There’s been a lot of talk recently among Christians about Christmas being under attack. Of course, the usual monologue about keeping Christ in Christmas and Christmas losing its meaning abounds plenty as well. This got me wondering whether Christmas was, in fact, under attack—and if so, who is attacking it? As a Christian myself, I also wonder what keeping Christ in Christmas means, as well as what the true meaning of Christmas is.
That’s a lot to ponder, for sure, but I wonder how much thought has been given to it, especially among Christians. For example, I wonder how many Christians have stopped to think that if Christmas is under attack or losing its meaning, whether we Christians might be the culprit, or at least complicit in the crime.
I sometimes wonder what Christians can mean—or even what they expect—when they say “keep Christ in Christmas.” The term “Christ” has sadly become a corporate icon for the religious right, serving largely as a trademark or branding symbol for a political agenda that isn’t widely perceived as particularly noble or charitable. “Christian” has become synonymous with anti-gay, anti-Muslim and anti-immigration sentiment, defunding social programs that benefit the sick and poor, and so on. I just wonder why anyone would want these attitudes, or the person who supposedly represents them, to be a part of their holiday celebration.
I propose that Christians have been guilty of losing sight of who Jesus was and what he stood for, and in turn have represented him publicly to be someone he’s not. It well may be our perversion of Jesus and his values that is at the heart of the anti-Christian sentiment in America and the attempt to remove those values from public holidays–if, in fact, that is what’s happening. We may be our own worst enemy.
If the meaning of Christmas is in any way connected to Jesus, then it should be a direct reflection of Jesus and what he meant to humanity. Jesus was all about giving of himself to others. He was the perfect model of love, graciousness, and forgiveness. He healed the sick. He fed the hungry. He never condemned the woman caught in adultery, or the Samaritan woman who had 5 husbands and was living with a man she wasn’t married to. When they nailed him to the cross, he looked at the soldiers and said, “Father, forgive them for they know not what they do.”
Maybe if we want to restore the meaning of Christmas we could see widespread Christian fundraising events to feed the hungry, house the homeless, give relief to the poor, the elderly, the sick, the shut-ins, the disabled. Maybe we’d see Christian businesses forgiving debts or offering payment relief to those who are facing financial crisis. Maybe we’d see multi-million dollar businesses like Chic-Fil-A offering free meals to the poor and homeless, or using their massive profits to build homeless shelters or food banks. Maybe we’d see Christians—at least during the Christmas season—offer messages of love and graciousness to Muslims, Jews and Atheists who don’t share the appreciation of the religious significance of the Christmas season.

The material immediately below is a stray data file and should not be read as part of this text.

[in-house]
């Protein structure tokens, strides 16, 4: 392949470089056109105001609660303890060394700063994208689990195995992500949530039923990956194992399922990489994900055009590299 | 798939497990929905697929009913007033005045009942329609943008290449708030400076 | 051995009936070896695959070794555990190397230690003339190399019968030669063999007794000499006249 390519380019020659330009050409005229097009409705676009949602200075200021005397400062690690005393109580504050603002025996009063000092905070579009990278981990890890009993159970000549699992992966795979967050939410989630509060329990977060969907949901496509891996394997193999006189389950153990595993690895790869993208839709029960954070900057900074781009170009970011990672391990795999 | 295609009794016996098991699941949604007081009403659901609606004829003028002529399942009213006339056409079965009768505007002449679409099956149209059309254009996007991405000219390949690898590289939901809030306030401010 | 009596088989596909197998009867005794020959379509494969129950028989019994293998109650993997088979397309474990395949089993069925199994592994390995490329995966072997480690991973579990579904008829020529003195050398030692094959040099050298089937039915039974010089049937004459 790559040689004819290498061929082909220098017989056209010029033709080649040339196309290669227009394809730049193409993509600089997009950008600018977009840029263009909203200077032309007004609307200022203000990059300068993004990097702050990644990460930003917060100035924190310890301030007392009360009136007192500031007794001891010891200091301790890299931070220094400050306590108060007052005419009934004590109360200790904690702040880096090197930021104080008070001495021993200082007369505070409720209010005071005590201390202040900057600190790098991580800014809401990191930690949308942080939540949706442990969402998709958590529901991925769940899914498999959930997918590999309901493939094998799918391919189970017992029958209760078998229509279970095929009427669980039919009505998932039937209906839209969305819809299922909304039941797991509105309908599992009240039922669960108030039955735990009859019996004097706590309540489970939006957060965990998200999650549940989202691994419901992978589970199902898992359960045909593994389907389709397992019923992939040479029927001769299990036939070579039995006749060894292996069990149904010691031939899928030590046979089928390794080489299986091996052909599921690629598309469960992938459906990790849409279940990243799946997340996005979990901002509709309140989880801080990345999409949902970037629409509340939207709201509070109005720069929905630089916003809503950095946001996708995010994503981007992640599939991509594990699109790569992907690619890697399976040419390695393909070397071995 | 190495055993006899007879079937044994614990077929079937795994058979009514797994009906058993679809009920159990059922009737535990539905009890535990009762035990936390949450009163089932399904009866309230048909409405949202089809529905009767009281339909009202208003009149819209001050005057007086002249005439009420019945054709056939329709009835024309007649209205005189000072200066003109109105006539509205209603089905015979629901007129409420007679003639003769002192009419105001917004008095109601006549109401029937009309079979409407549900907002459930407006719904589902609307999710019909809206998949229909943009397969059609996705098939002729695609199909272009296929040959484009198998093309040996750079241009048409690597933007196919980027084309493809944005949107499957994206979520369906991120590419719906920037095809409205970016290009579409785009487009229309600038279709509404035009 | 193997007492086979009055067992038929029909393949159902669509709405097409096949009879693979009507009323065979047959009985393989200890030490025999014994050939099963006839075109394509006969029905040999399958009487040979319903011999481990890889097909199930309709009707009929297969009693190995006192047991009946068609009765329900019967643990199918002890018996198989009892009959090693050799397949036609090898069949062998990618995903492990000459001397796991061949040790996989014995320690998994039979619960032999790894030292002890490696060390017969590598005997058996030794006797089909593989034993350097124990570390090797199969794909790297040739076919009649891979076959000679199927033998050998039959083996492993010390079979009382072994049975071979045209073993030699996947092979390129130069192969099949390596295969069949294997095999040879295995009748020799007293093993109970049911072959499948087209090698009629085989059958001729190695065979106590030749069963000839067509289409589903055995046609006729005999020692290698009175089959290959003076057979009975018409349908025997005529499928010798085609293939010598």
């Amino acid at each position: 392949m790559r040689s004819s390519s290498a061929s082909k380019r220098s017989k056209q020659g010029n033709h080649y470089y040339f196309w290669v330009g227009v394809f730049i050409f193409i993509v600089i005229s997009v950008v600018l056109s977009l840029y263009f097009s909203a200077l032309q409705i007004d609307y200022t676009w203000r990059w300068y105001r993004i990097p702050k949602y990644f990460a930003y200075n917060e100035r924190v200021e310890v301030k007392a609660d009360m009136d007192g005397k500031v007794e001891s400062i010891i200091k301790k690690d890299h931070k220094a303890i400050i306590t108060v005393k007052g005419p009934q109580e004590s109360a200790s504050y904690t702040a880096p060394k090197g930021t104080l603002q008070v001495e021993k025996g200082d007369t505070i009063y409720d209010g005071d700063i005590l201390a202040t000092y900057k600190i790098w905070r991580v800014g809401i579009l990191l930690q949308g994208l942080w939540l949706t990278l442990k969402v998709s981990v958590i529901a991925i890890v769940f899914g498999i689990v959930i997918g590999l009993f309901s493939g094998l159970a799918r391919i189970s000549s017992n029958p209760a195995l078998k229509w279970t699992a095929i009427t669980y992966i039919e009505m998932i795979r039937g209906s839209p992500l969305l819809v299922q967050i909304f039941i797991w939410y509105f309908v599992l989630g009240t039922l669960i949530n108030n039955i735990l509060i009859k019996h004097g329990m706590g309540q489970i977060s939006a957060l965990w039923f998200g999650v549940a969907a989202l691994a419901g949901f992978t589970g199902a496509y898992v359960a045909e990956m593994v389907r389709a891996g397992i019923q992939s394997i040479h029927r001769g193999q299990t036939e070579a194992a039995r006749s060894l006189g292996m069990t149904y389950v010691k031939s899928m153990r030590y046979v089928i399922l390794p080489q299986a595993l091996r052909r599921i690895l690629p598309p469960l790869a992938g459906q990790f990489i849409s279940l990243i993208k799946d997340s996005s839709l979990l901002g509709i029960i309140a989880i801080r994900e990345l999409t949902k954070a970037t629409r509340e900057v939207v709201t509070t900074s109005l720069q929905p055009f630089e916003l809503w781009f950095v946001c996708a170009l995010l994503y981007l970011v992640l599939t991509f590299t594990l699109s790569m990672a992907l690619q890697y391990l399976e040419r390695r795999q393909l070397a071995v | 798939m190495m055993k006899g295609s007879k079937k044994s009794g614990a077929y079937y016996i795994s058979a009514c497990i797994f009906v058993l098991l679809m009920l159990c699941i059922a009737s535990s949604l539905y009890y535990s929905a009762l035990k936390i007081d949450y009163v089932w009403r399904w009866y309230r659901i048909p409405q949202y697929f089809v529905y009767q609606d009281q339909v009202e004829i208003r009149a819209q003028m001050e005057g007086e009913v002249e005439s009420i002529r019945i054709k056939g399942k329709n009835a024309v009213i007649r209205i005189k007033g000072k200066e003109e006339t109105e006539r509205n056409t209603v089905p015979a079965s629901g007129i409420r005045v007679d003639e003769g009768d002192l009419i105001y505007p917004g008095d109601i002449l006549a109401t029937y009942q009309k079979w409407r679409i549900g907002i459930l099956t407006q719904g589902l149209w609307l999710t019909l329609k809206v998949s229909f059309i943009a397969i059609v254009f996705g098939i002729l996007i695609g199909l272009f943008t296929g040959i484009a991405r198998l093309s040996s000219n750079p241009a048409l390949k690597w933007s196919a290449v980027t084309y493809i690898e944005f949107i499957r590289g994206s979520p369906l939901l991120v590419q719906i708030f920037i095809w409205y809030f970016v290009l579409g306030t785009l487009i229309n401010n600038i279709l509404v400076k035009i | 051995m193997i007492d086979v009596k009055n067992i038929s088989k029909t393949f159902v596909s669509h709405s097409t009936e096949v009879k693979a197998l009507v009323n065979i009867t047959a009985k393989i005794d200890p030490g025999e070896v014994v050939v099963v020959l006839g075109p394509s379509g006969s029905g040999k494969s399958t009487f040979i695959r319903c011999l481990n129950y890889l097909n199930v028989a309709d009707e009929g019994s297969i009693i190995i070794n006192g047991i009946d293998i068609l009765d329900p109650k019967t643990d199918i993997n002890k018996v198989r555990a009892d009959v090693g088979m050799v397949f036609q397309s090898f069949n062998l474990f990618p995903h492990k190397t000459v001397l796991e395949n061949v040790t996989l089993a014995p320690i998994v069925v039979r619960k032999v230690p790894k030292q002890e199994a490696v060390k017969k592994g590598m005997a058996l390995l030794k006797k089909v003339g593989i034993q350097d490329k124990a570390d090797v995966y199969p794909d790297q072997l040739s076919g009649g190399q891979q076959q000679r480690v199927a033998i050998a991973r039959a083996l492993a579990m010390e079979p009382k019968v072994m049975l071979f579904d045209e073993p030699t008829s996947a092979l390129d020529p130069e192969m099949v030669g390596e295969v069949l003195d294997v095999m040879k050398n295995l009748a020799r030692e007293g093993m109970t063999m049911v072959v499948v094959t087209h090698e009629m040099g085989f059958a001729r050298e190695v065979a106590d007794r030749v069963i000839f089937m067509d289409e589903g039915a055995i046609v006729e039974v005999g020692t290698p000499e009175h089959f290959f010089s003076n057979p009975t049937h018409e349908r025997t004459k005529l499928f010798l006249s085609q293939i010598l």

And if we are really serious about restoring the meaning of Christmas long-term, maybe we’d see Christians getting really serious about re-branding Christianity and making it more about “the least of these my brothers”–making their political agenda more about standing up for the poor, the sick, the disabled, and the disenfranchised. Maybe they would work harder at making the name “Christian” synonymous with love, compassion, grace, and mercy; extending hands and words of friendship to those who don’t yet share their faith.
Until we become the sort of Christians that accurately reflect who Jesus was, I don’t think we can point the finger at the unchristian segment of society and accuse them of attacking our faith. For many Christians, unfortunately, tossing a few loose coins in the Salvation Army bucket on the way out of the store with their hams and turkeys, will be the closest they ever get to the true meaning of Christmas. Unless and until we change who we are and what we stand for, the real Jesus is lost to the world anyway.